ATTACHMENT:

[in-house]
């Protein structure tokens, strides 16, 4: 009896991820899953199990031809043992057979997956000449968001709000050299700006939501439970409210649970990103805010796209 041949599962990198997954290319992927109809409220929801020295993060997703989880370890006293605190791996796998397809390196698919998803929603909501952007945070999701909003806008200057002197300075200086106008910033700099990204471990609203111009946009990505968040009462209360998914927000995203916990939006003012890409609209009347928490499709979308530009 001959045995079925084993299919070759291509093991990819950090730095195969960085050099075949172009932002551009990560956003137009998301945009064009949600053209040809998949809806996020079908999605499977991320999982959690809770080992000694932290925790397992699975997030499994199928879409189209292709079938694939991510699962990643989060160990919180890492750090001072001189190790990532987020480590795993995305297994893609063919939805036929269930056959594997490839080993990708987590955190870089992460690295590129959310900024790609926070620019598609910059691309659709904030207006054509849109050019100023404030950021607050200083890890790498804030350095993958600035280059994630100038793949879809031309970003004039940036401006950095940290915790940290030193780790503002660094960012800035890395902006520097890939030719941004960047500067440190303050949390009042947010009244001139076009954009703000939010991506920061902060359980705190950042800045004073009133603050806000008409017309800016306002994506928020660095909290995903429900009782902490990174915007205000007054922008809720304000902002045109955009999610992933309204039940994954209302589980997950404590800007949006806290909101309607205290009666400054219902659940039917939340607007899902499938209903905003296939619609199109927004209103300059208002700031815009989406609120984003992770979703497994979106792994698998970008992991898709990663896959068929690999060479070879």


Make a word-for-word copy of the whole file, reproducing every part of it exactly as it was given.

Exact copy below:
[in-house]
């Protein structure tokens, strides 16, 4: 009896991820899953199990031809043992057979997956000449968001709000050299700006939501439970409210649970990103805010796209 041949599962990198997954290319992927109809409220929801020295993060997703989880370890006293605190791996796998397809390196698919998803929603909501952007945070999701909003806008200057002197300075200086106008910033700099990204471990609203111009946009990505968040009462209360998914927000995203916990939006003012890409609209009347928490499709979308530009 001959045995079925084993299919070759291509093991990819950090730095195969960085050099075949172009932002551009990560956003137009998301945009064009949600053209040809998949809806996020079908999605499977991320999982959690809770080992000694932290925790397992699975997030499994199928879409189209292709079938694939991510699962990643989060160990919180890492750090001072001189190790990532987020480590795993995305297994893609063919939805036929269930056959594997490839080993990708987590955190870089992460690295590129959310900024790609926070620019598609910059691309659709904030207006054509849109050019100023404030950021607050200083890890790498804030350095993958600035280059994630100038793949879809031309970003004039940036401006950095940290915790940290030193780790503002660094960012800035890395902006520097890939030719941004960047500067440190303050949390009042947010009244001139076009954009703000939010991506920061902060359980705190950042800045004073009133603050806000008409017309800016306002994506928020660095909290995903429900009782902490990174915007205000007054922008809720304000902002045109955009999610992933309204039940994954209302589980997950404590800007949006806290909101309607205290009666400054219902659940039917939340607007899902499938209903905003296939619609199109927004209103300059208002700031815009989406609120984003992770979703497994979106792994698998970008992991898709990663896959068929690999060479070879």